The answer, my friend, lies in the very words of Maimonides. Maimonides does not say that a calamity should elicit a “witch hunt” to find the wicked culprits that brought the tragedy upon us. He says the exact opposite: Every individual that witnessed, experienced or heard about a calamity must not ignore it, but see it as a personal wake up call for introspection, to “examine our lives and correct our ways.”
So, yes, Hurricane Katrina should not be seen merely as “a natural phenomenon and a chance occurrence;” that would be “insensitive and cruel.” It should serve as a wake up call – to wake ourselves up, not for us to wake up others and clamor for a scapegoat to blame. That would defeat the entire purpose: Instead of focusing on our personal behavior we deflect the entire experience as someone’s else’s problem and caused by another’s sins. That’s the easy way out: Hey, it’s not my problem; it was caused by the Israelis and the American government.
Maimonides is telling us, no! It is your problem. When a calamity strikes, you have to look into your own heart, examine your own behavior and repair your ways. Is there a more sensitive thing we can do for the suffering? The greatest honor we can bestow on those that have tragically died or been misplaced is to become better people because of them…
In conclusion: The Gulf Coast disaster should cause us to privately and discreetly look at our own lives and improve our ways. But it should not become a mud slinging contest looking for whom to blame. That is the spiritual meaning of Hurricane Katrina.
There are things we know and there are things we don’t know. There are events that the Torah specifically tells us happened because of human sins, like the great flood in the times of Noah, or great fire that destroyed the city of Sodom. The Torah has the authority to tell us that. But in all other situations, where we do not have a Divine authority informing us otherwise, we simply do not have enough information or insight to determine the exact cause for any given catastrophe.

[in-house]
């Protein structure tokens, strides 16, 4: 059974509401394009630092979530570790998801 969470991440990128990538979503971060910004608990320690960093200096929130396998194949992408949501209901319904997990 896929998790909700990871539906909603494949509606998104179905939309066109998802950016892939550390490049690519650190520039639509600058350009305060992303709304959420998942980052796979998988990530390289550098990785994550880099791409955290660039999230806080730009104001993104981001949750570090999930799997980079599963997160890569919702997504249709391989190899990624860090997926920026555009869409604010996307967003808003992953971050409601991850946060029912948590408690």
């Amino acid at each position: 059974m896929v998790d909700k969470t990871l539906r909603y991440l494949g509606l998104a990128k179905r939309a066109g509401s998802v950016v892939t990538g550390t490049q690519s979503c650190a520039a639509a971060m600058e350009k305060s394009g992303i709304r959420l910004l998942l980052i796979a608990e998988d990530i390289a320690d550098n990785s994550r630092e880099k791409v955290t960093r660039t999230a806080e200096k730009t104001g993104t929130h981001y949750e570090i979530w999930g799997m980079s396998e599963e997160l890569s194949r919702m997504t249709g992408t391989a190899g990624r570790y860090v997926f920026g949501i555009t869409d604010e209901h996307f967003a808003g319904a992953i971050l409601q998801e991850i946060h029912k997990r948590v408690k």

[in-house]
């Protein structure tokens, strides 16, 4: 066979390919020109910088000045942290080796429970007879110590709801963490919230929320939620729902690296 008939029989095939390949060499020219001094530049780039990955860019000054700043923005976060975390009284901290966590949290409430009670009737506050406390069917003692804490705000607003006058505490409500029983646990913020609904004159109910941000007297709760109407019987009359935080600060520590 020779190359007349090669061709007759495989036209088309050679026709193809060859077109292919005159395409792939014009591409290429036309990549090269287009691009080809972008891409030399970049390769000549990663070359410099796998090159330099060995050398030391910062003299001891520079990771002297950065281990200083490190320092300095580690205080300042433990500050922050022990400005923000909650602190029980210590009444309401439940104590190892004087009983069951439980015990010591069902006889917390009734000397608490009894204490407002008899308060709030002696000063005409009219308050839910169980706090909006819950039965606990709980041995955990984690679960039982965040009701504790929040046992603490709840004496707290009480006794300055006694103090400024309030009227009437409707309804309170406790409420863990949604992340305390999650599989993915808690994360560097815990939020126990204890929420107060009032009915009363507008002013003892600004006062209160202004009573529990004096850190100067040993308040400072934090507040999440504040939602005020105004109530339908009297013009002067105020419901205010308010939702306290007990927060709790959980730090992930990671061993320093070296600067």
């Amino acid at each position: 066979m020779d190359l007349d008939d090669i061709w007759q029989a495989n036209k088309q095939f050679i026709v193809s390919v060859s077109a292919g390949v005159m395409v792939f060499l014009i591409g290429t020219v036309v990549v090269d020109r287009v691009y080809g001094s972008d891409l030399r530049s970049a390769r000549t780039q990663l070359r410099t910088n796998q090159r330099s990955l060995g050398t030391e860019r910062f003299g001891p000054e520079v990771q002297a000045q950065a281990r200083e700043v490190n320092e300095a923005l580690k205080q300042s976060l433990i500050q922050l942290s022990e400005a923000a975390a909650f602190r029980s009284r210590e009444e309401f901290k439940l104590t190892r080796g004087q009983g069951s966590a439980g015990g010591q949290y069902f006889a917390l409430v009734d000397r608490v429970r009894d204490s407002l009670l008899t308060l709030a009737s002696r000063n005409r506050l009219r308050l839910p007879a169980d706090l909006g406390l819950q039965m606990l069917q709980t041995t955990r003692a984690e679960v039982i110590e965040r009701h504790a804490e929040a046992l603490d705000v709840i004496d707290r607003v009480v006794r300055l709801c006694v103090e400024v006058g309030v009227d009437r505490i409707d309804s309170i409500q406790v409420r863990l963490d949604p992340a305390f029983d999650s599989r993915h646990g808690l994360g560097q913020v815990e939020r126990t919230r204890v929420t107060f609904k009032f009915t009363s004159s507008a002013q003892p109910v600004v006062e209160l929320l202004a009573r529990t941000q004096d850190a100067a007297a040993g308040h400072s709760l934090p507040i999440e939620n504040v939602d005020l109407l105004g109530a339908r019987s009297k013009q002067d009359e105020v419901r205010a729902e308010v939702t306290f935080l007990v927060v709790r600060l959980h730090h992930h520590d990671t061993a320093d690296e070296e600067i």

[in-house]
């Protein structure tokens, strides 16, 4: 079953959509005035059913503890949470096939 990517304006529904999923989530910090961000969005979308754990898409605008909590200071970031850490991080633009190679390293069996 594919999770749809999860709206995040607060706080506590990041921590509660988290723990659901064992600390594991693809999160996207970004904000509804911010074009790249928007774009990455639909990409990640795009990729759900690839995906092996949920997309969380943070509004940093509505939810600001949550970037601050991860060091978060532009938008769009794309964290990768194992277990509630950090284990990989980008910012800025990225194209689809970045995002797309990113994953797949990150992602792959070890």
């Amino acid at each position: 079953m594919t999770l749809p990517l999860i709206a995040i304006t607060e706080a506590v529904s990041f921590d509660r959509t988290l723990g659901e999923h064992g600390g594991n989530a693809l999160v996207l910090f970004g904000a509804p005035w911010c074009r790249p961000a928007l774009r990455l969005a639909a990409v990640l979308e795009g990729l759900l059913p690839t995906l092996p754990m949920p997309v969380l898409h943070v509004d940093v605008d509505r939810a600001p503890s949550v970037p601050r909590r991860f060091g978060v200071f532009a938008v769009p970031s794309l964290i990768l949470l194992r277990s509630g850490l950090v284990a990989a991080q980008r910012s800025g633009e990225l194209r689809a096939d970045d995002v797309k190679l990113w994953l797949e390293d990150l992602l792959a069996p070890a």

And that lack of knowledge should not be seen as a liability. Our sages teach that we are not given a challenge that we cannot face. What we know – and what we don’t know – is exactly what we need to fulfill our mission in life. The fact that we do not know the correlation of different events in life means that we don’t need to know that information to achieve our calling.
Hurricane Katrina, perhaps the greatest natural disaster in modern American history, should definitely make us think. I for one cannot say that events in the Gulf Coast are not related to events in the Gaza coast or for that matter anywhere else in the world. But we surely cannot say that it is connected.
What we do need to know is that we must always feel responsible and see that our actions affect the world around us. “A person must see himself and the world as equally balanced on two ends of the scale; by doing one good deed, he tips the scale and brings for himself and the entire world redemption and salvation” (Maimonides, Laws of Repentance, 3:4). A person is responsible to say that the entire world was created for me; when you save a life you save the universe” (Mishne Sanhedrin 37a).
When a calamity strikes, especially one that affects large numbers of people, we need to know that we must look into our selves and become better people.
Beyond that is G-d’s domain.